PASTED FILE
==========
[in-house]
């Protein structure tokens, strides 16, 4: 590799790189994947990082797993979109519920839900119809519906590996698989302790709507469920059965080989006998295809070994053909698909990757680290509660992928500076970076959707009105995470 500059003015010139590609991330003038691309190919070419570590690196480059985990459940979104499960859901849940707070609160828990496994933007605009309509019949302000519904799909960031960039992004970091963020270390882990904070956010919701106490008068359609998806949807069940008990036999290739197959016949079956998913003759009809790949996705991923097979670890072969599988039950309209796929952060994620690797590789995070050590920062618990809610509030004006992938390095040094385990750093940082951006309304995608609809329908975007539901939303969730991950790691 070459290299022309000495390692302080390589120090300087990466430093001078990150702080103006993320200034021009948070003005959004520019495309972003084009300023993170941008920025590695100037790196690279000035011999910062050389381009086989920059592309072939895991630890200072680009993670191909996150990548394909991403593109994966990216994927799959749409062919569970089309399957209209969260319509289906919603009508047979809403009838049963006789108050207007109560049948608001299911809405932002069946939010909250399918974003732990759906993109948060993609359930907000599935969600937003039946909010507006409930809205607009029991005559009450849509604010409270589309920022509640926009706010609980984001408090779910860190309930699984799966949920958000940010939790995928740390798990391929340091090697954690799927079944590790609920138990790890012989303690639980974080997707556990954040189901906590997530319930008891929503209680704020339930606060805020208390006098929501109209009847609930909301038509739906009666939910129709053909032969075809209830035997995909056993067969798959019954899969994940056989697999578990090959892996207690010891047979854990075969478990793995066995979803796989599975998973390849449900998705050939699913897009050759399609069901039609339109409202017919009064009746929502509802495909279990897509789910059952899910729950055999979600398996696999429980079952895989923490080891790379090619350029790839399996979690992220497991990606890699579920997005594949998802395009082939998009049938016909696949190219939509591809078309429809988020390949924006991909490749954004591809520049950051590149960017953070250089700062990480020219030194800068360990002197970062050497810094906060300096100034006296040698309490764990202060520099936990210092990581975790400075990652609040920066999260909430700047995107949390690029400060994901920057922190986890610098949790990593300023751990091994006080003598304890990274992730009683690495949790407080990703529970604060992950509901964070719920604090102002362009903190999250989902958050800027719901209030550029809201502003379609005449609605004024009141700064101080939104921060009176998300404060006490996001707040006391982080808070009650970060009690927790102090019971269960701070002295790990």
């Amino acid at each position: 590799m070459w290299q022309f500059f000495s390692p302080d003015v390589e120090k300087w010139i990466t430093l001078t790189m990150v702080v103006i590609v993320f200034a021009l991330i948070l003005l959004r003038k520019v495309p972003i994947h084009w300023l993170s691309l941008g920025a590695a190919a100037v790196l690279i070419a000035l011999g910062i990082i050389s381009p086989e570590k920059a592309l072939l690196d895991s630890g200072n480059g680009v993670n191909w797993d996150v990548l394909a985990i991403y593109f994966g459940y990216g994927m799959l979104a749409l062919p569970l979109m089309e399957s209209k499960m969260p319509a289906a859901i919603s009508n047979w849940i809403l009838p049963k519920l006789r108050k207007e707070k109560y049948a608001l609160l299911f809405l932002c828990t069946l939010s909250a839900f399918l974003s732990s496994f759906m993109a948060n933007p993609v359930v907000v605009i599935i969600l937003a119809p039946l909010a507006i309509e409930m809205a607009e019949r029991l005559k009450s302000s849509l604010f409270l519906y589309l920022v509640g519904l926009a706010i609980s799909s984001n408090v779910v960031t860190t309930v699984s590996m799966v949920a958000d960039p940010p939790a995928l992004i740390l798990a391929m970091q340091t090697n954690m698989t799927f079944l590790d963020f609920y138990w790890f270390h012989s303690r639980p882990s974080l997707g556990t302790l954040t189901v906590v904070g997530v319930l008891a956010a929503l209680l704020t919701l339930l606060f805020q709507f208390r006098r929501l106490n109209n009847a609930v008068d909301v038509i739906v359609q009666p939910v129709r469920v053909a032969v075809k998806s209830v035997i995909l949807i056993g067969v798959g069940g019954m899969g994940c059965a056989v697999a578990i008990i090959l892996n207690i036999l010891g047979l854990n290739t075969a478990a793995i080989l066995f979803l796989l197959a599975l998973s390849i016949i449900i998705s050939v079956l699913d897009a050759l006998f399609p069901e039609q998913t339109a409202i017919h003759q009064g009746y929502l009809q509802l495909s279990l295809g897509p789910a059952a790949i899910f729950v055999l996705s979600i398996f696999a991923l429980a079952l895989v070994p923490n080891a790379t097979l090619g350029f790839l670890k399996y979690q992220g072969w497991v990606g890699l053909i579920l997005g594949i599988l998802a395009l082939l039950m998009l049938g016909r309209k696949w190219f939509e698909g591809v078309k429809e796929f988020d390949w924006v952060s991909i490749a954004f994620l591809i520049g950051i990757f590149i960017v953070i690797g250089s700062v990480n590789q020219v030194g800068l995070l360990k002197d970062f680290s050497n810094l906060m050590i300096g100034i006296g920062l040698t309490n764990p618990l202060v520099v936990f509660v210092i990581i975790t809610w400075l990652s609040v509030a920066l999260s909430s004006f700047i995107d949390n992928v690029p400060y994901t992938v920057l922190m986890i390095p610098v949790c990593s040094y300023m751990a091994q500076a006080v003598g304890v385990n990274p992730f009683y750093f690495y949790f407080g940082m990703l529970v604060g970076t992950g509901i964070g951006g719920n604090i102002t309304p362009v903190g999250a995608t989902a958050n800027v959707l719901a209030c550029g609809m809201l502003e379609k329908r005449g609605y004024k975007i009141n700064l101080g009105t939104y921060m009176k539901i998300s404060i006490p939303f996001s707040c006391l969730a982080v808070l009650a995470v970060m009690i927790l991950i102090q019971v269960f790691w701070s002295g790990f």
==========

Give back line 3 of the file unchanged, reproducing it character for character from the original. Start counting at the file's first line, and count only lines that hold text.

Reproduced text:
């Amino acid at each position: 590799m070459w290299q022309f500059f000495s390692p302080d003015v390589e120090k300087w010139i990466t430093l001078t790189m990150v702080v103006i590609v993320f200034a021009l991330i948070l003005l959004r003038k520019v495309p972003i994947h084009w300023l993170s691309l941008g920025a590695a190919a100037v790196l690279i070419a000035l011999g910062i990082i050389s381009p086989e570590k920059a592309l072939l690196d895991s630890g200072n480059g680009v993670n191909w797993d996150v990548l394909a985990i991403y593109f994966g459940y990216g994927m799959l979104a749409l062919p569970l979109m089309e399957s209209k499960m969260p319509a289906a859901i919603s009508n047979w849940i809403l009838p049963k519920l006789r108050k207007e707070k109560y049948a608001l609160l299911f809405l932002c828990t069946l939010s909250a839900f399918l974003s732990s496994f759906m993109a948060n933007p993609v359930v907000v605009i599935i969600l937003a119809p039946l909010a507006i309509e409930m809205a607009e019949r029991l005559k009450s302000s849509l604010f409270l519906y589309l920022v509640g519904l926009a706010i609980s799909s984001n408090v779910v960031t860190t309930v699984s590996m799966v949920a958000d960039p940010p939790a995928l992004i740390l798990a391929m970091q340091t090697n954690m698989t799927f079944l590790d963020f609920y138990w790890f270390h012989s303690r639980p882990s974080l997707g556990t302790l954040t189901v906590v904070g997530v319930l008891a956010a929503l209680l704020t919701l339930l606060f805020q709507f208390r006098r929501l106490n109209n009847a609930v008068d909301v038509i739906v359609q009666p939910v129709r469920v053909a032969v075809k998806s209830v035997i995909l949807i056993g067969v798959g069940g019954m899969g994940c059965a056989v697999a578990i008990i090959l892996n207690i036999l010891g047979l854990n290739t075969a478990a793995i080989l066995f979803l796989l197959a599975l998973s390849i016949i449900i998705s050939v079956l699913d897009a050759l006998f399609p069901e039609q998913t339109a409202i017919h003759q009064g009746y929502l009809q509802l495909s279990l295809g897509p789910a059952a790949i899910f729950v055999l996705s979600i398996f696999a991923l429980a079952l895989v070994p923490n080891a790379t097979l090619g350029f790839l670890k399996y979690q992220g072969w497991v990606g890699l053909i579920l997005g594949i599988l998802a395009l082939l039950m998009l049938g016909r309209k696949w190219f939509e698909g591809v078309k429809e796929f988020d390949w924006v952060s991909i490749a954004f994620l591809i520049g950051i990757f590149i960017v953070i690797g250089s700062v990480n590789q020219v030194g800068l995070l360990k002197d970062f680290s050497n810094l906060m050590i300096g100034i006296g920062l040698t309490n764990p618990l202060v520099v936990f509660v210092i990581i975790t809610w400075l990652s609040v509030a920066l999260s909430s004006f700047i995107d949390n992928v690029p400060y994901t992938v920057l922190m986890i390095p610098v949790c990593s040094y300023m751990a091994q500076a006080v003598g304890v385990n990274p992730f009683y750093f690495y949790f407080g940082m990703l529970v604060g970076t992950g509901i964070g951006g719920n604090i102002t309304p362009v903190g999250a995608t989902a958050n800027v959707l719901a209030c550029g609809m809201l502003e379609k329908r005449g609605y004024k975007i009141n700064l101080g009105t939104y921060m009176k539901i998300s404060i006490p939303f996001s707040c006391l969730a982080v808070l009650a995470v970060m009690i927790l991950i102090q019971v269960f790691w701070s002295g790990f």